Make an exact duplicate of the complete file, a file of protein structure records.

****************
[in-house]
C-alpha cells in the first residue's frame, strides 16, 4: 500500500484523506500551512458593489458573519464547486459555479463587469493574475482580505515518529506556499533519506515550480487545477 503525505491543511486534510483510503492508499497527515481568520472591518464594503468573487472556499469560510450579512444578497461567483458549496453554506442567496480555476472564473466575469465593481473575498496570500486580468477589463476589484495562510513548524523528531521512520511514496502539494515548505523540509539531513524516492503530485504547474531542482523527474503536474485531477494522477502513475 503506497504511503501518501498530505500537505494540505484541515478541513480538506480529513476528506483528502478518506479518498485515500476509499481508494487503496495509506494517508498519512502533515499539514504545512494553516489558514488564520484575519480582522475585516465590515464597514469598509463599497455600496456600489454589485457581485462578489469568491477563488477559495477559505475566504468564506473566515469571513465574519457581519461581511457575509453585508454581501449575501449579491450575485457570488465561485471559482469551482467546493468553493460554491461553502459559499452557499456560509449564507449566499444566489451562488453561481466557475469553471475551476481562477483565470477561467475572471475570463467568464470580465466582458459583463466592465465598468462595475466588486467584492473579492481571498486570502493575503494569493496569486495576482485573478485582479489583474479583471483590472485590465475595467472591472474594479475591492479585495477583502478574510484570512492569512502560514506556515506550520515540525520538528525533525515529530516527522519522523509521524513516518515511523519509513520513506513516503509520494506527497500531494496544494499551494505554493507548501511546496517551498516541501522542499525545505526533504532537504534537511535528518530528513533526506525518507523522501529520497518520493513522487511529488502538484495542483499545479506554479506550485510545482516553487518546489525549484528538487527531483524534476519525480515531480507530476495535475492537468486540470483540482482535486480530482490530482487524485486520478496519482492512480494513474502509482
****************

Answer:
[in-house]
C-alpha cells in the first residue's frame, strides 16, 4: 500500500484523506500551512458593489458573519464547486459555479463587469493574475482580505515518529506556499533519506515550480487545477 503525505491543511486534510483510503492508499497527515481568520472591518464594503468573487472556499469560510450579512444578497461567483458549496453554506442567496480555476472564473466575469465593481473575498496570500486580468477589463476589484495562510513548524523528531521512520511514496502539494515548505523540509539531513524516492503530485504547474531542482523527474503536474485531477494522477502513475 503506497504511503501518501498530505500537505494540505484541515478541513480538506480529513476528506483528502478518506479518498485515500476509499481508494487503496495509506494517508498519512502533515499539514504545512494553516489558514488564520484575519480582522475585516465590515464597514469598509463599497455600496456600489454589485457581485462578489469568491477563488477559495477559505475566504468564506473566515469571513465574519457581519461581511457575509453585508454581501449575501449579491450575485457570488465561485471559482469551482467546493468553493460554491461553502459559499452557499456560509449564507449566499444566489451562488453561481466557475469553471475551476481562477483565470477561467475572471475570463467568464470580465466582458459583463466592465465598468462595475466588486467584492473579492481571498486570502493575503494569493496569486495576482485573478485582479489583474479583471483590472485590465475595467472591472474594479475591492479585495477583502478574510484570512492569512502560514506556515506550520515540525520538528525533525515529530516527522519522523509521524513516518515511523519509513520513506513516503509520494506527497500531494496544494499551494505554493507548501511546496517551498516541501522542499525545505526533504532537504534537511535528518530528513533526506525518507523522501529520497518520493513522487511529488502538484495542483499545479506554479506550485510545482516553487518546489525549484528538487527531483524534476519525480515531480507530476495535475492537468486540470483540482482535486480530482490530482487524485486520478496519482492512480494513474502509482